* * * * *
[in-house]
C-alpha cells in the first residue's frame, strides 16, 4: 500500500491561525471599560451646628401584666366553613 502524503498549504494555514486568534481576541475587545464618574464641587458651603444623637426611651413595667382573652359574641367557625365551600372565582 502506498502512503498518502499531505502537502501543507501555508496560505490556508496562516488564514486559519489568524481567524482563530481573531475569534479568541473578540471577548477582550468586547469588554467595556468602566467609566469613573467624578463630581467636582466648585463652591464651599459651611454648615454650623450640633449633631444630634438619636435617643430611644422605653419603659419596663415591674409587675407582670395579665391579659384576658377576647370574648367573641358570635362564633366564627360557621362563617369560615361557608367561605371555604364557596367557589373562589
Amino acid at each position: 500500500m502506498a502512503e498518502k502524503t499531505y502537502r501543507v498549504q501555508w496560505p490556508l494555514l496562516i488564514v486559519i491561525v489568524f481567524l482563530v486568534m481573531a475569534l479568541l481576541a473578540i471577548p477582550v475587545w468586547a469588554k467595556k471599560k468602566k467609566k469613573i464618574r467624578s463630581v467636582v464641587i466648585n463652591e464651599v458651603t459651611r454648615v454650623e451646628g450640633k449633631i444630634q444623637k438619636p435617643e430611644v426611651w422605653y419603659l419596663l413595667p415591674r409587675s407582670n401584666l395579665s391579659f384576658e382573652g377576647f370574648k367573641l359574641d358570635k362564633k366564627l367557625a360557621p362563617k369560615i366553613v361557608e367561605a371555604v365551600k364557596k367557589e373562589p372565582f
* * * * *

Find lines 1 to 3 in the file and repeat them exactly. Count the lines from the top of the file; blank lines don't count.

[in-house]
C-alpha cells in the first residue's frame, strides 16, 4: 500500500491561525471599560451646628401584666366553613 502524503498549504494555514486568534481576541475587545464618574464641587458651603444623637426611651413595667382573652359574641367557625365551600372565582 502506498502512503498518502499531505502537502501543507501555508496560505490556508496562516488564514486559519489568524481567524482563530481573531475569534479568541473578540471577548477582550468586547469588554467595556468602566467609566469613573467624578463630581467636582466648585463652591464651599459651611454648615454650623450640633449633631444630634438619636435617643430611644422605653419603659419596663415591674409587675407582670395579665391579659384576658377576647370574648367573641358570635362564633366564627360557621362563617369560615361557608367561605371555604364557596367557589373562589
Amino acid at each position: 500500500m502506498a502512503e498518502k502524503t499531505y502537502r501543507v498549504q501555508w496560505p490556508l494555514l496562516i488564514v486559519i491561525v489568524f481567524l482563530v486568534m481573531a475569534l479568541l481576541a473578540i471577548p477582550v475587545w468586547a469588554k467595556k471599560k468602566k467609566k469613573i464618574r467624578s463630581v467636582v464641587i466648585n463652591e464651599v458651603t459651611r454648615v454650623e451646628g450640633k449633631i444630634q444623637k438619636p435617643e430611644v426611651w422605653y419603659l419596663l413595667p415591674r409587675s407582670n401584666l395579665s391579659f384576658e382573652g377576647f370574648k367573641l359574641d358570635k362564633k366564627l367557625a360557621p362563617k369560615i366553613v361557608e367561605a371555604v365551600k364557596k367557589e373562589p372565582f